I look in the mirror. This is what a miscarrying woman looks like. I stare at my image. I make faces. I look into the reflection of my eyes. This is what a miscarrying woman looks like? It’s a mistake, right?
I told Allyn today that there are moments when it is hard to believe that the last three months happened. It feels like I’m just experiencing a long, extra painful period. Surely I just dreamed this pregnancy—a long dream that just felt like I lived three months.
Today I am at 13 weeks—the “safe” point. Last night I went to bed wondering what it would be like to complete the miscarriage today, to mix the safe and the tragic. I’m not sure if that will happen, although I do believe I’m inching closer to that point. Cramps are getting steadier, holding their intensity. I seem to have moved from the every now and then spotting to something a little more regular, even if still very light. I had to admit last night that I’m not still waiting for miscarriage, but am in the process of miscarrying. I am anticipating that by Monday I will be alone in my body.
Perhaps the thought that this is all a dream is my way of dealing with that thought—my way of being able to get through these ways when my body is expelling my baby, to get through the days when I learn how to be alone in my own skin again. If I can believe it was only a dream, then I don’t have to feel the deceit in my uterus, don’t have to anticipate the emptiness that will come.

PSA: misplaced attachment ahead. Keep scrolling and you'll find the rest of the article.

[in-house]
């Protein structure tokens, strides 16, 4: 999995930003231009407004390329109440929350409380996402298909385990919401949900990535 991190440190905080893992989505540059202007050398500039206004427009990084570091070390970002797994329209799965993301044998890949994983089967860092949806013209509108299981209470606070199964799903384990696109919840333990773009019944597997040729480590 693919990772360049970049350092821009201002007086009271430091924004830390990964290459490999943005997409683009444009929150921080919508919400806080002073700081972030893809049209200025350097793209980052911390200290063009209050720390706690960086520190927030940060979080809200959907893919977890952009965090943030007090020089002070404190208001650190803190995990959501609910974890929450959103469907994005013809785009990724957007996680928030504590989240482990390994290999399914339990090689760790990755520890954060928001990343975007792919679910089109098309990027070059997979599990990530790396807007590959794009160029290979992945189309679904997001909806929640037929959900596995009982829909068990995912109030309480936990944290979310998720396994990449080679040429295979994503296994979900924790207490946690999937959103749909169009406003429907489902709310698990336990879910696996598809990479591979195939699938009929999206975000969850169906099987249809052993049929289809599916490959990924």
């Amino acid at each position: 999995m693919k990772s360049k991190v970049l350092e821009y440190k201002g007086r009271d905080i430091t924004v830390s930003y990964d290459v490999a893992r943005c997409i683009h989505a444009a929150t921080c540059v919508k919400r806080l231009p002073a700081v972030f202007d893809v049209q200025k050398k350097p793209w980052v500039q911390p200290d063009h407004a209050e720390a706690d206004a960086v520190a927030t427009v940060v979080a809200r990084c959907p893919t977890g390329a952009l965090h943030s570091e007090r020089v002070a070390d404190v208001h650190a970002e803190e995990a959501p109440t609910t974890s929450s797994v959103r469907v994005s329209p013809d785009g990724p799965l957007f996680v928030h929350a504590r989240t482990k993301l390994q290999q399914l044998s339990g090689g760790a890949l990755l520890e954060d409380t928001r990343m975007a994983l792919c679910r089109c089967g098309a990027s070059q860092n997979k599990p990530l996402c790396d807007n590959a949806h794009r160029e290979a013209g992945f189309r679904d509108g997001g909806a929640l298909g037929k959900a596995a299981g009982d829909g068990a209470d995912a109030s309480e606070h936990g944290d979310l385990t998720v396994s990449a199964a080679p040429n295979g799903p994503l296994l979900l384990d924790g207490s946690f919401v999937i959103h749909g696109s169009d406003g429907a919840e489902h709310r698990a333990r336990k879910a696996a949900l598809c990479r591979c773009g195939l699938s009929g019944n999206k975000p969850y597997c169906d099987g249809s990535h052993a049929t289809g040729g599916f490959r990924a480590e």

On facebook, someone asked Elizabeth Mangham Lott, yesterday’s guest writer, what would happen if all of us who have been there had some sign by which we could recognize each other. I’ve referred to this as a secret club—and I’m certainly not the first to do so. Miscarriage can be so isolating. It falls into the category of “that which we do not mention.” It can even be isolating to write about, because here I am admitting all of the things that we are taught to keep silent. I fear judgment and eye rolling. And perhaps more than that is the fear that I am wrong, that all of this isn’t something that others feel. So to be able to identify others? . . . I responded that at this point in my own loss, I would anticipate lots of hugs and tears. Perhaps we would make eye contact and without a word say, “You too? I thought it was just me.”
Perhaps the face in the mirror would look back at me with something other than confusion.
I have been talking to Avelyn—have been all along. I let her know this morning that it is safe now, that she can go. I’ve been fingering the piece of blanket that I intend to wrap her in—a small square of the Tigger blanket I made for her a month ago. I realized recently that she was likely already dead as I was sewing it together. I’m not yet sure what we will do with the rest of the blanket, but I am glad that this piece will always be hers, will hold her even when I cannot.
This is what a miscarrying woman looks like.
Author’s note: This is the tenth post in a series on pregnancy loss/miscarriage. Read the first post, “First ultrasound,” here.